Darwinism became popular because of inferences and interpretations made of scientific data that was discovered in the 19th century. But such atheistic interpretations wouldn't have been as easily accepted if they knew back then the scientific data now being uncovered in the 21st century (think of the whole Intelligent Design movement and how it's challenging Neo-Darwinism).

2. Given what the Bible says about our natural sinfulness and aversion to God, is it any wonder that intelligent and self-sufficient (from a human perspective) people tend to deny the existence of God when they sinfully refuse to see all the subtle ways God has blessed them and given them success? There's a self-reinforcing ignorance and blindness going on. Deep in their hearts they don't want to see God's providential handiwork and so they blind themselves further so that they will continue not to see it. That coupled with how methodological naturalism and the autonomous sinful man's desire of mastering his environment (through physics, chemistry and other natural sciences) perfectly meshes to create self-consciously professing and asserting atheists and metaphysical naturalists. We humans have a natural tendency to want to take God's place and have His powers and prerogatives.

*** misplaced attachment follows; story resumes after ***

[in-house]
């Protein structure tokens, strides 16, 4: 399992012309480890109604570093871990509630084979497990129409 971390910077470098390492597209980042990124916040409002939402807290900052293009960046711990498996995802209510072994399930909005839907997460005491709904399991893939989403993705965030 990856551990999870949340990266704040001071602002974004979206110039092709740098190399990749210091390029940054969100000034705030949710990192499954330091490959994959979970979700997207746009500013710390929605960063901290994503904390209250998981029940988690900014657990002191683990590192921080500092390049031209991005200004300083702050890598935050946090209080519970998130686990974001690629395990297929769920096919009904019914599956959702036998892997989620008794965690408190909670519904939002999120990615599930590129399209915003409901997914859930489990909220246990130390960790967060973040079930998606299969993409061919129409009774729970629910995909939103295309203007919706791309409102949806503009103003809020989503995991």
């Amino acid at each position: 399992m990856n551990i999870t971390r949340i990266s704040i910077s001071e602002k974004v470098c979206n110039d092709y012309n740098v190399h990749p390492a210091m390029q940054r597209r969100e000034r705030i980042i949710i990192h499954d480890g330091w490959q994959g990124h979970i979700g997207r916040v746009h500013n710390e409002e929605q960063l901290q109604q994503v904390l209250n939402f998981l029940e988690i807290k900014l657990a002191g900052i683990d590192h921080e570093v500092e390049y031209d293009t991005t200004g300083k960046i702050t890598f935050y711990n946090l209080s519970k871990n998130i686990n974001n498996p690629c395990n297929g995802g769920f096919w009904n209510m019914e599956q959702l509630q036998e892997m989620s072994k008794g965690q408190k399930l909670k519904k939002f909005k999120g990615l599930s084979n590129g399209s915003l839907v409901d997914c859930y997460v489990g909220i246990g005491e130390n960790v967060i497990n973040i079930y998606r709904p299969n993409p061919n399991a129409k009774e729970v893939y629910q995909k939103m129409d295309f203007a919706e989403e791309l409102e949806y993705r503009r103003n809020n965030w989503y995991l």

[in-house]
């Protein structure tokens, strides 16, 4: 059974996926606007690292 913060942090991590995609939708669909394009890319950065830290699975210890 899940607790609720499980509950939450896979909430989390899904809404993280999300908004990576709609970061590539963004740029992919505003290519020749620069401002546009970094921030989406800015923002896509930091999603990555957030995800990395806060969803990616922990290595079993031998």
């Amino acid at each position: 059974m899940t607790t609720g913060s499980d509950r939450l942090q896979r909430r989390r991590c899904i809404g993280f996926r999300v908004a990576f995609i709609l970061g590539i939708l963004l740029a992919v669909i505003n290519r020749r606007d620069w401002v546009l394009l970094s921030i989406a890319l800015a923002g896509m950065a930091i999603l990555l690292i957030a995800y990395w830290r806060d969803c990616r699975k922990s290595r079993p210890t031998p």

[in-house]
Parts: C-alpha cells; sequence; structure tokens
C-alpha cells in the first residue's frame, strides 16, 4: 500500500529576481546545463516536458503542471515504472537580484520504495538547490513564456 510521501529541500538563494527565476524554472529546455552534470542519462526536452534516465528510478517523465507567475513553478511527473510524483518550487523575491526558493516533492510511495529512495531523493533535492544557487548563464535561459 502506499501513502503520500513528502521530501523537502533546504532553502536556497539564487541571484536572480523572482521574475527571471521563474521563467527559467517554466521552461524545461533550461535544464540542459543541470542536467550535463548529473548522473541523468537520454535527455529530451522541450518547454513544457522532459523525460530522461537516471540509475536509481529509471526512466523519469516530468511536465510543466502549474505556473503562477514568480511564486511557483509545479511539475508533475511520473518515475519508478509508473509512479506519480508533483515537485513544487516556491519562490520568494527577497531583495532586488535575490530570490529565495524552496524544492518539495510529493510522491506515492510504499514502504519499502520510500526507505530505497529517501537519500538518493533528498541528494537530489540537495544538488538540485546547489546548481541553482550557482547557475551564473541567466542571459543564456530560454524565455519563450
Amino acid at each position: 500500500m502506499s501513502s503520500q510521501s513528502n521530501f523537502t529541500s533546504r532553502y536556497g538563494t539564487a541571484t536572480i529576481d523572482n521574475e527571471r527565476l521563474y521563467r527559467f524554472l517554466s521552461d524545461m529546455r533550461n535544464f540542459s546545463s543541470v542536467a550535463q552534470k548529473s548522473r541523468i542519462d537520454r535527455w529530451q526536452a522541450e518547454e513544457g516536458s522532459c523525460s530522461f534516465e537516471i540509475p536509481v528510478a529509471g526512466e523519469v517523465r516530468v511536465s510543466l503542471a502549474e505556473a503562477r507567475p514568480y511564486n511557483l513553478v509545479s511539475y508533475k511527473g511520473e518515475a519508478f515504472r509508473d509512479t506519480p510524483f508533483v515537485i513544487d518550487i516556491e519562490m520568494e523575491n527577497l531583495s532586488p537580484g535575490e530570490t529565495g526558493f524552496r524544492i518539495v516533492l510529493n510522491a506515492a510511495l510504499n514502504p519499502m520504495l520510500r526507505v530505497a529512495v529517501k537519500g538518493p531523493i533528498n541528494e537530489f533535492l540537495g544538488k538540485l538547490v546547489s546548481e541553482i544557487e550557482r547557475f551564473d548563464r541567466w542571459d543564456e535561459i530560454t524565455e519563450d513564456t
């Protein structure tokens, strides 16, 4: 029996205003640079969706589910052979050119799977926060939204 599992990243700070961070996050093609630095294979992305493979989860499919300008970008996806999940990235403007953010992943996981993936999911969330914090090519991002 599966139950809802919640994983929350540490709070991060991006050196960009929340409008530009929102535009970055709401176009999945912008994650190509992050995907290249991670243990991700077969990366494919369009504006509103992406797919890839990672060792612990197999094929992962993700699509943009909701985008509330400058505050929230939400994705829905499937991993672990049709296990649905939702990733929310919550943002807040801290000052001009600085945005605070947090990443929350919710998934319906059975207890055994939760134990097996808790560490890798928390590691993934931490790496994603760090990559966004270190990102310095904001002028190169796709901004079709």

3. If unconditional election is true (as Augustinianism and Calvinism teach), then God tended to elect a greater percentage of those who would not be as naturally gifted in Common Grace blessings (which include high intelligence) as others. In which case, those who are highly intelligent will tend not to be among those who are regenerate in this world. Compare the Biblical passages of 1 Cor. 1:26-31; Matt. 11:25-27; Luke 5:31-32.